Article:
people since 1127ce. Mongols raided the Jurchen in north China beginning in 1211; By 1215 Mongols have captured the Jurchen capital near modern Beijing. Mongols controlled north China by 1220; South China was still ruled by the Song dynasty Chinggis Khan tried to open Mongol Conquest of Persia trade and diplomatic relations with Saljuq leader Khwarazm shah, the ruler of Persia, 1218; Upon being rejected, Chinggis Khan led force to pursue the Khwarazm; Mongol forces destroyed Persian cities and qanat; Chinggis died in 1227, laid foundation for a mighty empire Ghengis Khan's grandson who Khubilai Khan consolidated Mongol rule in China. Worked to improve cultural matters in China and guarded welfare of subjects. Promoted Buddhism and provided support for Daoists, Muslims, and Christians in his realm. Named Khan in 1260 but fought contenders for the next for years (hence the question mark on his reign). Attacked Song dynasty from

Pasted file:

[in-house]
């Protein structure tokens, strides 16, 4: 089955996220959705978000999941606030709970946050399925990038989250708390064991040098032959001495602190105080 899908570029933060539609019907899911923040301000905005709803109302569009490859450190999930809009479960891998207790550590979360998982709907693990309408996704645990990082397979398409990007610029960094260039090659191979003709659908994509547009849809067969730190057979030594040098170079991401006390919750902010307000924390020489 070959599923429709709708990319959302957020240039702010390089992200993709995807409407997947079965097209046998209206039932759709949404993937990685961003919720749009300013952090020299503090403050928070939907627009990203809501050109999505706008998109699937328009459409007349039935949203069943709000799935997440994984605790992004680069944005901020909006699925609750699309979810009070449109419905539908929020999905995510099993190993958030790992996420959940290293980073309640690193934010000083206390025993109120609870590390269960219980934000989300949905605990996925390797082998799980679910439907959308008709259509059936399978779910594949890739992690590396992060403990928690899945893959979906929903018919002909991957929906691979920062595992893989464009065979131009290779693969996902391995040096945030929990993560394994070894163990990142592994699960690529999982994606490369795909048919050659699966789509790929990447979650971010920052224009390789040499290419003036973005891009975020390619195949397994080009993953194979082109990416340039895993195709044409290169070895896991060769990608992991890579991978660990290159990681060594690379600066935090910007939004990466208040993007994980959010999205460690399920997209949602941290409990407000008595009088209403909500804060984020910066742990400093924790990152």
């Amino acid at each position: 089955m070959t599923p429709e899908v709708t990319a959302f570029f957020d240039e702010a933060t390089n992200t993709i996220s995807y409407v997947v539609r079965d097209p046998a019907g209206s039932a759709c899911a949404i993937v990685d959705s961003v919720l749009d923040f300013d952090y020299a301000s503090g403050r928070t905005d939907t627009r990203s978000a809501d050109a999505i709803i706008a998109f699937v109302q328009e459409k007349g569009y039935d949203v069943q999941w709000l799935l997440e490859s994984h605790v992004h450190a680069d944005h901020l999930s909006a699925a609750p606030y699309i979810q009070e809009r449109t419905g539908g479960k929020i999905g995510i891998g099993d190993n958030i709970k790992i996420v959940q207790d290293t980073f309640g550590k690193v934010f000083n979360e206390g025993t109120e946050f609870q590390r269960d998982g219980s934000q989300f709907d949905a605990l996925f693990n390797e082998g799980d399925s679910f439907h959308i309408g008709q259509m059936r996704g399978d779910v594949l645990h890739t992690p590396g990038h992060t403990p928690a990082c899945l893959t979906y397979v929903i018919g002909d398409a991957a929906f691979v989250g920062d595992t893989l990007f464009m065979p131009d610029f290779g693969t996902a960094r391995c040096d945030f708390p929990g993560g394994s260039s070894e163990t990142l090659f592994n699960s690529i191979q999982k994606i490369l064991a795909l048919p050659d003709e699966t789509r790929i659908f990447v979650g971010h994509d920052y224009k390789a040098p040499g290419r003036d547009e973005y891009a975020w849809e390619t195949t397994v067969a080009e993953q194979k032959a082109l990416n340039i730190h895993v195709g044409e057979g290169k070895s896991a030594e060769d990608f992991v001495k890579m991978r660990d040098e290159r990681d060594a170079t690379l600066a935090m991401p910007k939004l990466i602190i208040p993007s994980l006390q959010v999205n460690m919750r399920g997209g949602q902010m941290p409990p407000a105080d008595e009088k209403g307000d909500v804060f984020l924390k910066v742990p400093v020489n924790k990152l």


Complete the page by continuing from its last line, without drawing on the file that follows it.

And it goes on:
his base at Khanbaliq, conquered in 1276, and in three years he eventually conquering all of China. In 1279, he proclaimed hmself emperor and established the Yuan Dynasty who ruled china until 1368. Not a successful conqueror after this, failing to conquer Japan due to typhoons The golden horde Group of Mongols overran Russia between 1237 and 1241; Further overran Poland, Hungary, and eastern Germany, 1241-1242; Maintained hegemony in Russia until the mid-fifteenth century The Ilkhanate of Persia Hleg, Khubilai's brother taking Mongol rule in Persia. in 1258 he captured the Abbasid capital of Baghdad. More conquers than governors and lost control eventually. Mongol Rule in Persia Persians served as ministers, governors, and local officials; Mongols only cared about taxes and order; Ilkhan Ghazan converted to Islam, 1295; massacres of Christians and